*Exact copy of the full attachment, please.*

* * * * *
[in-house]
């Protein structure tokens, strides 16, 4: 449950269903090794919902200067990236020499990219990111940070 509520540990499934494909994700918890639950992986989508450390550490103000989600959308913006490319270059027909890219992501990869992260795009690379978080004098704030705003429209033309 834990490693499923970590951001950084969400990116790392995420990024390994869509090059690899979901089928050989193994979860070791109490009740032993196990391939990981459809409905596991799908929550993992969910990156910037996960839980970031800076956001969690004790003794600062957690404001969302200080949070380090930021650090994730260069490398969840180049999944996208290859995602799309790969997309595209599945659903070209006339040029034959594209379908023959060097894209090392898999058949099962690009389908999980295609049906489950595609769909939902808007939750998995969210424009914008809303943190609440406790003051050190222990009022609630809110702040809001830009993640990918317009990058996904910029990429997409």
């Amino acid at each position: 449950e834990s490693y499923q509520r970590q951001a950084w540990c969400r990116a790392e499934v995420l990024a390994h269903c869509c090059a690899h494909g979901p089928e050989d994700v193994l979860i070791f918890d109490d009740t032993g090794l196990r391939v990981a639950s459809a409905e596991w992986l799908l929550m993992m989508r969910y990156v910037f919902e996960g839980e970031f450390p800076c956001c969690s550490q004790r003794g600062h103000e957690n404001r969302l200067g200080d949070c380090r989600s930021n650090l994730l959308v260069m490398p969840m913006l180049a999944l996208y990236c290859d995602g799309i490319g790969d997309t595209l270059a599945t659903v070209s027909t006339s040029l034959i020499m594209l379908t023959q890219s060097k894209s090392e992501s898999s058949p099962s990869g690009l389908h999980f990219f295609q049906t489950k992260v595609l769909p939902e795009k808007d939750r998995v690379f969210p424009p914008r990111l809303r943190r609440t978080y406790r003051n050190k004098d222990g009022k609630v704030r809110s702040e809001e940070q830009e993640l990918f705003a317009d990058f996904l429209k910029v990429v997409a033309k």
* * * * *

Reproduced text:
[in-house]
């Protein structure tokens, strides 16, 4: 449950269903090794919902200067990236020499990219990111940070 509520540990499934494909994700918890639950992986989508450390550490103000989600959308913006490319270059027909890219992501990869992260795009690379978080004098704030705003429209033309 834990490693499923970590951001950084969400990116790392995420990024390994869509090059690899979901089928050989193994979860070791109490009740032993196990391939990981459809409905596991799908929550993992969910990156910037996960839980970031800076956001969690004790003794600062957690404001969302200080949070380090930021650090994730260069490398969840180049999944996208290859995602799309790969997309595209599945659903070209006339040029034959594209379908023959060097894209090392898999058949099962690009389908999980295609049906489950595609769909939902808007939750998995969210424009914008809303943190609440406790003051050190222990009022609630809110702040809001830009993640990918317009990058996904910029990429997409």
């Amino acid at each position: 449950e834990s490693y499923q509520r970590q951001a950084w540990c969400r990116a790392e499934v995420l990024a390994h269903c869509c090059a690899h494909g979901p089928e050989d994700v193994l979860i070791f918890d109490d009740t032993g090794l196990r391939v990981a639950s459809a409905e596991w992986l799908l929550m993992m989508r969910y990156v910037f919902e996960g839980e970031f450390p800076c956001c969690s550490q004790r003794g600062h103000e957690n404001r969302l200067g200080d949070c380090r989600s930021n650090l994730l959308v260069m490398p969840m913006l180049a999944l996208y990236c290859d995602g799309i490319g790969d997309t595209l270059a599945t659903v070209s027909t006339s040029l034959i020499m594209l379908t023959q890219s060097k894209s090392e992501s898999s058949p099962s990869g690009l389908h999980f990219f295609q049906t489950k992260v595609l769909p939902e795009k808007d939750r998995v690379f969210p424009p914008r990111l809303r943190r609440t978080y406790r003051n050190k004098d222990g009022k609630v704030r809110s702040e809001e940070q830009e993640l990918f705003a317009d990058f996904l429209k910029v990429v997409a033309k």